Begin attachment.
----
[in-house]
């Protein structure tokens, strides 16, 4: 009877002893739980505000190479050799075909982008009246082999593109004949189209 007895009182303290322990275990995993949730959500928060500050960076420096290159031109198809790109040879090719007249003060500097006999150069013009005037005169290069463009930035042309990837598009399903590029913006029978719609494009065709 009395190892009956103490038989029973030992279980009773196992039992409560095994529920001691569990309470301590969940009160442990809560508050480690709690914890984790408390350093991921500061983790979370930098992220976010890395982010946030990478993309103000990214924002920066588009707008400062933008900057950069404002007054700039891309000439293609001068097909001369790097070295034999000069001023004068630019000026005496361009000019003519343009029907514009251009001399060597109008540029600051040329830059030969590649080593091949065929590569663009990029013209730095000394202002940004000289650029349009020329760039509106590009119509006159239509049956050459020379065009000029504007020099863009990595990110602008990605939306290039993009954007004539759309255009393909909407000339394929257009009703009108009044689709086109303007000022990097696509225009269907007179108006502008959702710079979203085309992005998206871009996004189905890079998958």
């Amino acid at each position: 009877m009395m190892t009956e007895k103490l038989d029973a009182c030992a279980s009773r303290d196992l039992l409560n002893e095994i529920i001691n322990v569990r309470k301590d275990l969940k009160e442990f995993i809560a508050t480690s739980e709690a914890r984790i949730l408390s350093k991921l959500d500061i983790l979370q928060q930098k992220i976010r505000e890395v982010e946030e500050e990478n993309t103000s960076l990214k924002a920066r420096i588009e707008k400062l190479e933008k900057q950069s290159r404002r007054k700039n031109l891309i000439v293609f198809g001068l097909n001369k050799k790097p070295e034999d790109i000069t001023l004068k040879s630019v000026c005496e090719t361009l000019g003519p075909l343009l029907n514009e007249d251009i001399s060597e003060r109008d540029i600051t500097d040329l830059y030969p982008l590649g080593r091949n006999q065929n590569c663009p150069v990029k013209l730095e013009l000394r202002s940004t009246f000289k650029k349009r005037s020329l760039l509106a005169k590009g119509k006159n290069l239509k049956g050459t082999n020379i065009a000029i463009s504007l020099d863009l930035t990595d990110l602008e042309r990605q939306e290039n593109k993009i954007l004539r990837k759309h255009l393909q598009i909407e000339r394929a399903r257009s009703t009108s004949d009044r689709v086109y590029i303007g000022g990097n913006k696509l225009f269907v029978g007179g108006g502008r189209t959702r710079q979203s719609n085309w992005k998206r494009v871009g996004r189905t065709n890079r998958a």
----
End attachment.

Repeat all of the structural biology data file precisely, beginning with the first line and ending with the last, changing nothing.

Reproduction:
[in-house]
């Protein structure tokens, strides 16, 4: 009877002893739980505000190479050799075909982008009246082999593109004949189209 007895009182303290322990275990995993949730959500928060500050960076420096290159031109198809790109040879090719007249003060500097006999150069013009005037005169290069463009930035042309990837598009399903590029913006029978719609494009065709 009395190892009956103490038989029973030992279980009773196992039992409560095994529920001691569990309470301590969940009160442990809560508050480690709690914890984790408390350093991921500061983790979370930098992220976010890395982010946030990478993309103000990214924002920066588009707008400062933008900057950069404002007054700039891309000439293609001068097909001369790097070295034999000069001023004068630019000026005496361009000019003519343009029907514009251009001399060597109008540029600051040329830059030969590649080593091949065929590569663009990029013209730095000394202002940004000289650029349009020329760039509106590009119509006159239509049956050459020379065009000029504007020099863009990595990110602008990605939306290039993009954007004539759309255009393909909407000339394929257009009703009108009044689709086109303007000022990097696509225009269907007179108006502008959702710079979203085309992005998206871009996004189905890079998958």
């Amino acid at each position: 009877m009395m190892t009956e007895k103490l038989d029973a009182c030992a279980s009773r303290d196992l039992l409560n002893e095994i529920i001691n322990v569990r309470k301590d275990l969940k009160e442990f995993i809560a508050t480690s739980e709690a914890r984790i949730l408390s350093k991921l959500d500061i983790l979370q928060q930098k992220i976010r505000e890395v982010e946030e500050e990478n993309t103000s960076l990214k924002a920066r420096i588009e707008k400062l190479e933008k900057q950069s290159r404002r007054k700039n031109l891309i000439v293609f198809g001068l097909n001369k050799k790097p070295e034999d790109i000069t001023l004068k040879s630019v000026c005496e090719t361009l000019g003519p075909l343009l029907n514009e007249d251009i001399s060597e003060r109008d540029i600051t500097d040329l830059y030969p982008l590649g080593r091949n006999q065929n590569c663009p150069v990029k013209l730095e013009l000394r202002s940004t009246f000289k650029k349009r005037s020329l760039l509106a005169k590009g119509k006159n290069l239509k049956g050459t082999n020379i065009a000029i463009s504007l020099d863009l930035t990595d990110l602008e042309r990605q939306e290039n593109k993009i954007l004539r990837k759309h255009l393909q598009i909407e000339r394929a399903r257009s009703t009108s004949d009044r689709v086109y590029i303007g000022g990097n913006k696509l225009f269907v029978g007179g108006g502008r189209t959702r710079q979203s719609n085309w992005k998206r494009v871009g996004r189905t065709n890079r998958a």